This action resolves some of the uncertainty about completion of the regulation writing process and compliance with the California Environmental Quality Act (CEQA), which we had projected for completion in November of 2011. As of this moment, the Governor has not acted yet on a related budget trailer bill, i.e. AB 120. AB 120 includes the following language:

""(12) Existing law designates the issuance by the Department of Fish and Game of permits to operate vacuum or suction dredge equipment to be a project under the California Environmental Quality Act (CEQA), and suspends the issuance of permits, and mining pursuant to a permit, until the department has completed an environmental impact report for the project as ordered by the court in a specified court action. Existing law prohibits the use of any vacuum or suction dredge equipment in any river, stream, or lake, for instream mining purposes, until the Director of Fish and Game certifies to the Secretary of State that (a) the department has completed the environmental review of its existing vacuum or suction dredge equipment regulations as ordered by the court, (b) the department has transmitted for filing with the Secretary of State a certified copy of new regulations, as necessary, and (c) the new regulations are operative. This bill would modify that moratorium to prohibit the use of vacuum or suction dredge equipment until June 30, 2016, or until the director’s certification to the secretary as described above, whichever is earlier. The bill would additionally require the director to certify that the new regulations fully mitigate all identified significant environmental impacts and that a fee structure is in place that will fully cover all costs to the department related to the administration of the program."

The key elements are that the current moratorium is extended to June 30, 2016 unless, as before, the Department of Fish and Game complete its environmental review under CEQA, adopts new regulations and those regulations take effect. It adds two new requirements. First, all significant impacts must be fully mitigated. This appears to be a different standard for approval than we were previously working toward, however, the term "fully mitigate" is not defined in CEQA or the Fish and Game Code. And a new fee structure must be in place. This latter requirement will require legislation. Each new requirement has the potential to affect the substance of the outcome and timing of these efforts.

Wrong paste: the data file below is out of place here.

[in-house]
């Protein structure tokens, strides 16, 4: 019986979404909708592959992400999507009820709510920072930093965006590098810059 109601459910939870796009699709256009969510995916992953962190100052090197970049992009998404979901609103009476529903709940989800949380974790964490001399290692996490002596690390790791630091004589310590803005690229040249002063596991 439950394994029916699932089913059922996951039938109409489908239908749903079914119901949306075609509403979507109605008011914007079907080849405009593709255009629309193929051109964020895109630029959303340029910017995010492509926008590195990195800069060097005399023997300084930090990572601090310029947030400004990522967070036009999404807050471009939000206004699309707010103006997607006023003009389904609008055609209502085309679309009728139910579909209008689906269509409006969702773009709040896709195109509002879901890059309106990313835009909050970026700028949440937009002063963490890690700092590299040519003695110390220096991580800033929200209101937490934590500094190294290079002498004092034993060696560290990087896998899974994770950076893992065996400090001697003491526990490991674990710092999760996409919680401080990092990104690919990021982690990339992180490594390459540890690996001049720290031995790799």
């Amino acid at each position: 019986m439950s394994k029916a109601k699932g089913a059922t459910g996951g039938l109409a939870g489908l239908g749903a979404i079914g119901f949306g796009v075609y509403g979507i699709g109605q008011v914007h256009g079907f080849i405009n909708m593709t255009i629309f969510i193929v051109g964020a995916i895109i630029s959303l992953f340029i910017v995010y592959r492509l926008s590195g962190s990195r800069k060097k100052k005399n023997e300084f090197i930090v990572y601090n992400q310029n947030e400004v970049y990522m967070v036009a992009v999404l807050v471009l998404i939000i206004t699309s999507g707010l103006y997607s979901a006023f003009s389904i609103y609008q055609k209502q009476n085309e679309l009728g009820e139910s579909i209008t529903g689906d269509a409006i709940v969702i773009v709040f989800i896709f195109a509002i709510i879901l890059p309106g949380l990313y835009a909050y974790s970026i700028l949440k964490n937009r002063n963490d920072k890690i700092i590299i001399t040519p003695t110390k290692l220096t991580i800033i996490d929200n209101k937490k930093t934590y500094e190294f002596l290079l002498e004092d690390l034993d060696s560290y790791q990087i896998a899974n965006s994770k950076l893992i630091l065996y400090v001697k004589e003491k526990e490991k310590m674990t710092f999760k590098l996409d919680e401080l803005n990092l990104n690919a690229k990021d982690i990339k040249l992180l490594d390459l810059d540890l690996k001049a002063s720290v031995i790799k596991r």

Currently, we continue to work on the regulations and Final SEIR. Once the outcome of AB 120 is known we will reconsider how this effort will proceed.

Mark Stopher
Environmental Program Manager
California Department of Fish and Game
601 Locust Street
Redding, CA 96001

voice 530.225.2275
fax 530.225.2391
cell 530.945.1344

Interested Parties

As of this moment, Assembly Bill 120 has not yet been sent to the Governor's disk. It was approved by the legislature on 06/15/2011. After approval, a bill goes to "Engrossing and Enrolling" before being transferred to the Governor's office. This bill currently remains at this step.

If you wish to check status on this legislation you can do so at any time over the internet at http://www.leginfo.ca.gov/cgi-bin/postquerybill_number=ab_120&sess=CUR&house=B&author=committee_on_budget

Mark Stopher
Environmental Program Manager
California Department of Fish and Game
601 Locust Street
Redding, CA 96001

Metal Detectors

MD 3005 -
$ 79.00usd

MD 6000 -
WAS $ 499.00usd

NOW - $ 399.00usd

MD7030 -
$ 239.00usd

No comments:

Post a Comment